My old college pastor, Rhett Smith, whose final day on the job was Friday the 13th, pointed me last week to an interesting discussion about how changes in the ways we interact socially are changing the nature of pastoring. (Rhett should know: He spoke last year at GodblogCon about using new media as a ministry tool.)
In this conversation with Collide magazine, Craig Detweiler, a screenwriter and Fuller professor, says traditional seminaries are now antiquated. They were simply built to put knowledge into the hands of pastors, but that’s not enough in the information age:
we’re now dealing with an age of too much information. And so, the job is to help people sort through all of the inputs to find out what matters amongst the avalanche of information. It’s about pointing people to reliable sources, pointing people to credible interpretations, inviting people into ongoing dialogue with their friends, neighbors, and coworkers around the pop cultural expressions. So, it’s moving the seminary education from pastor as most informed to pastor as most insightful because people no longer have an information problem. It’s not about lack of information. It’s about lack of discernment. Information is available to all. Wisdom and discernment remain rarer than ever.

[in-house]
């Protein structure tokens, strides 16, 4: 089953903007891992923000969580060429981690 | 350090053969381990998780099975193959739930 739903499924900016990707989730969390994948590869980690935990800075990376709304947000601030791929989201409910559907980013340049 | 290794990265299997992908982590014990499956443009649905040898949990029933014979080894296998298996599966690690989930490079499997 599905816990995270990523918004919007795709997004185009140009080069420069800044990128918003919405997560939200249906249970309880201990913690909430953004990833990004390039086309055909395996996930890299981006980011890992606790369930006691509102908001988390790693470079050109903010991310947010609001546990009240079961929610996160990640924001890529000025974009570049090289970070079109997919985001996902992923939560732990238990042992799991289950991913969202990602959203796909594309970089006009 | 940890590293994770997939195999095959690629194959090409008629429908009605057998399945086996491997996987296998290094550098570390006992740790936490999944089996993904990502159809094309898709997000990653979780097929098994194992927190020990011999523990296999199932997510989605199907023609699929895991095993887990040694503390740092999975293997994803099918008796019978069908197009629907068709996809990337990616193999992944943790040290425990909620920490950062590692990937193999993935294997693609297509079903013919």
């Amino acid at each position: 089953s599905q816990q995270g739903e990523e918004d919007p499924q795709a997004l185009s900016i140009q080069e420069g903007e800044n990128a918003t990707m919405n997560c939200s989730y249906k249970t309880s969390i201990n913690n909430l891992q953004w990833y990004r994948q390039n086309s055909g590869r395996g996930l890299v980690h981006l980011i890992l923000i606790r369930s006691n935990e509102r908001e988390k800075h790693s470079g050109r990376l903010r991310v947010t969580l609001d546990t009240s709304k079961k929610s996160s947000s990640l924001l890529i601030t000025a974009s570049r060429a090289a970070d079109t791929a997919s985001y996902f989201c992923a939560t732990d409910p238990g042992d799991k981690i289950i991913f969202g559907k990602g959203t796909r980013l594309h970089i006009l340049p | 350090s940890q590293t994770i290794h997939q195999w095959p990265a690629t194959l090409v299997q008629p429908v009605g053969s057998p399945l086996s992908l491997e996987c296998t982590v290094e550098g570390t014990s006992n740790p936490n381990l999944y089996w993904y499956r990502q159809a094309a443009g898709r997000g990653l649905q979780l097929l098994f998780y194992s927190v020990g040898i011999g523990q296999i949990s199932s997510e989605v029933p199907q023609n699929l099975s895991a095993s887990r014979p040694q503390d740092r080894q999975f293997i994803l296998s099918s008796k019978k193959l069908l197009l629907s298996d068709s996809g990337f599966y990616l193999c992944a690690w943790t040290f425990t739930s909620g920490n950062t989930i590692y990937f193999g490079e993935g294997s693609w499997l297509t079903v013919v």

This is clearly apparent when looking at the emergent church movement that has redefined “church” by its more biblical definition: “For where two or three come together in my name, there am I with them.”